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I have some problem with catching a ClassCastException. It happens in last case of the pattern matching of the retrieve function, the exception isn't cought.

How can I fix this?

  abstract class Property

  object EmptyProperty extends Property

  class PropertyCompanion[T]

  object Type extends PropertyCompanion[Type]
  case class Type extends Property

  object Name extends PropertyCompanion[Name]
  case class Name extends Property

  abstract class Entity {
    protected val properties: Map[PropertyCompanion[_], Property]
    def retrieve[T](key: PropertyCompanion[T]) =
      properties.get(key) match {
        case Some(x) => x match {
          case EmptyProperty => throw new Exception("empty property")
          case _ => {
            try {
              x.asInstanceOf[T]
            } catch {
              case e => throw new Exception("fubar")
            }
          }
        }
        case None => throw new Exception("not found")
      }
  }

  case class Book(protected val properties: Map[PropertyCompanion[_], Property]) extends Entity {
    def getType = retrieve(Type)
    def getName = retrieve(Name)
  }

  object Test extends App {

    val book = Book(Map(Type -> Type(), Name -> Type()))
    val name = book.getName
  }
share|improve this question

1 Answer 1

up vote 4 down vote accepted

You can't catch the Exception, because you can't cast to T. The JVM does not know T at runtime, so you have to trick it a bit ;-). Pass in an implicit m: CLassManifest[T] to your method and use m.erasure.cast(x). Your could would look like this:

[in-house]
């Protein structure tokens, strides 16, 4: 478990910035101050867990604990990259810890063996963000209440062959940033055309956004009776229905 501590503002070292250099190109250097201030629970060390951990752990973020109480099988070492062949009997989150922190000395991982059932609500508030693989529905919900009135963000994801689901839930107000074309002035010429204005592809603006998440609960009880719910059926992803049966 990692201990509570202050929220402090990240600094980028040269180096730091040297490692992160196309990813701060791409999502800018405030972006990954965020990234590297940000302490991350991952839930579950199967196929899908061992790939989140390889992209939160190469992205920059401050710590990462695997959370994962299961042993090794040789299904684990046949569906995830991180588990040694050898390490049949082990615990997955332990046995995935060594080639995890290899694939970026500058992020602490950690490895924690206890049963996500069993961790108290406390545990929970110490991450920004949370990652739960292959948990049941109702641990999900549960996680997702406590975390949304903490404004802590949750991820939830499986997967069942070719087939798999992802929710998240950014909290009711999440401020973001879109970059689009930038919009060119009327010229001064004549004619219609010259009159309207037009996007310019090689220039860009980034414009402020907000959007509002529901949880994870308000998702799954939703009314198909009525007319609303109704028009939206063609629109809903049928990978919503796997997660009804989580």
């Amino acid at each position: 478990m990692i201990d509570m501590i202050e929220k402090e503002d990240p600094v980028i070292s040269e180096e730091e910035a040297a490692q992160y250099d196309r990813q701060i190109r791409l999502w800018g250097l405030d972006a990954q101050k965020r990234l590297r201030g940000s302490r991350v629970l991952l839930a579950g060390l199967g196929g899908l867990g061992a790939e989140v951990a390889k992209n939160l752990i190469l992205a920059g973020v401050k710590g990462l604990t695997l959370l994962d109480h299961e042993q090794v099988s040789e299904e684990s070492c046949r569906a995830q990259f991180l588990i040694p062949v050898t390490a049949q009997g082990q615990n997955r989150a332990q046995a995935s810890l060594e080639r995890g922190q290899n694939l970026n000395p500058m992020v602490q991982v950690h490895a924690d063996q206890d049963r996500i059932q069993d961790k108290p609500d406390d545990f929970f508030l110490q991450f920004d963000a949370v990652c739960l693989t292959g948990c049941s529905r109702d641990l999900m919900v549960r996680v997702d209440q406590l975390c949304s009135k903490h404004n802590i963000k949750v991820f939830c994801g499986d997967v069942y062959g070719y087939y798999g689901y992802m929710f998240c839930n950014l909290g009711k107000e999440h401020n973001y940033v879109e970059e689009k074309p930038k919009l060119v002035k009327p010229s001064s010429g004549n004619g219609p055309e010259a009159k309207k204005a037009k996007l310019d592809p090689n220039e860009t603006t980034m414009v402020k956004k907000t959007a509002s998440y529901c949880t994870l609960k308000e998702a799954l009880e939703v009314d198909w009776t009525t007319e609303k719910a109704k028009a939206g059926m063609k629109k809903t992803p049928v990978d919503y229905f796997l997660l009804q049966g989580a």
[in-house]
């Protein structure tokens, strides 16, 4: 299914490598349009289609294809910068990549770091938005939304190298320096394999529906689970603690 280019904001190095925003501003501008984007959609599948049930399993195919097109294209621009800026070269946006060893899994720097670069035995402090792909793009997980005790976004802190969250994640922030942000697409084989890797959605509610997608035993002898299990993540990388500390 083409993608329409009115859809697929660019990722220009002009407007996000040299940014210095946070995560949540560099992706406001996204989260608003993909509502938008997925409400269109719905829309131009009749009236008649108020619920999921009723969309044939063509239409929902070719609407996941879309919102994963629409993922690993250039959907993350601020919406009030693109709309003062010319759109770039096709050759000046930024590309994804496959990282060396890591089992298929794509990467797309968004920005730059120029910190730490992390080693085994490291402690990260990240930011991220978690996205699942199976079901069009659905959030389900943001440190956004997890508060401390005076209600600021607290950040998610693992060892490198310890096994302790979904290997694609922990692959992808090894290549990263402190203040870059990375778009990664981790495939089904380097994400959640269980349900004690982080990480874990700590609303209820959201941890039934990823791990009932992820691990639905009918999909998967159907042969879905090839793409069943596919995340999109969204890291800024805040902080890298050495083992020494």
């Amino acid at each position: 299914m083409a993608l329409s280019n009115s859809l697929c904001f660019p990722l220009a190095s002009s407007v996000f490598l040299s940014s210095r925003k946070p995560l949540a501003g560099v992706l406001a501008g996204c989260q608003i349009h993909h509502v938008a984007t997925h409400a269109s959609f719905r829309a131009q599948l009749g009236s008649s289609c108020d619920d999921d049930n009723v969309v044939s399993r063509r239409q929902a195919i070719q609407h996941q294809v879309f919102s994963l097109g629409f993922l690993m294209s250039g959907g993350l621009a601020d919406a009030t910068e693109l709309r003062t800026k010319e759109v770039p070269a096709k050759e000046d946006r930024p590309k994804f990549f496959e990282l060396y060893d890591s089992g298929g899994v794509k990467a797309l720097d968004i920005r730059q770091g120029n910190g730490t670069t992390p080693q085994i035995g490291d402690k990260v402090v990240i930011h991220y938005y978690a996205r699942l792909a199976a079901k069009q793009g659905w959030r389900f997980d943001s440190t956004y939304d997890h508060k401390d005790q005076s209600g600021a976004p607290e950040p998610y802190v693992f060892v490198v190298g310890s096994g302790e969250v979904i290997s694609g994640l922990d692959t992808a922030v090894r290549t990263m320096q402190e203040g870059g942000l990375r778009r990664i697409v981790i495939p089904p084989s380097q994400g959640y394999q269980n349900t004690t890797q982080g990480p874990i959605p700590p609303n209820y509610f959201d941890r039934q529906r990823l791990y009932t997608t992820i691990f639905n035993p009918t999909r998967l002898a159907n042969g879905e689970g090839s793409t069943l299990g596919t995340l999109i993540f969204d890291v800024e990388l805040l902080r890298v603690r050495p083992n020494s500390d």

abstract class Property

object EmptyProperty extends Property

class PropertyCompanion[T]

object Type extends PropertyCompanion[Type]
case class Type extends Property

object Name extends PropertyCompanion[Name]
case class Name extends Property

abstract class Entity {
  protected val properties: Map[PropertyCompanion[_], Property]
  def retrieve[T](key: PropertyCompanion[T])(implicit m: ClassManifest[T]) =
    properties.get(key) match {
      case Some(x) => x match {
        case EmptyProperty => throw new Exception("empty property")
        case _ => {
          try {
            m.erasure.cast(x).asInstanceOf[T]
          } catch {
            case e => throw new Exception("fubar")
          }
        }
      }
      case None => throw new Exception("not found")
    }
}

case class Book(protected val properties: Map[PropertyCompanion[_], Property]) extends Entity {
  def getType = retrieve(Type)
  def getName = retrieve(Name)
}

object Test extends App {

  val book = Book(Map(Type -> Type(), Name -> Type()))
  val name = book.getName
}

edit: added a cast to T to get the correct return type

share|improve this answer
    
Thanks a lot. So there is no way to this without using the Manifest? Does it bring performance costs? –  roelio Mar 13 '12 at 21:46
    
I also still have to return result.asInstanceOf[T] because else it returns the Any type –  roelio Mar 13 '12 at 21:49
    
You are right, I see the same behaviour, which is strange, because the javadoc for Class[T] show this notation: T cast(Object obj). I don't think there is another way, because that is how scala tricks the type erasure. There should be no more performance costs than an additional object allocation. –  drexin Mar 13 '12 at 22:25
    
@drexin That may be, but m.erasure does not return Class[T]. –  Daniel C. Sobral Mar 13 '12 at 23:24
    
Ah, you are right. Thanks for clarification. –  drexin Mar 14 '12 at 6:55

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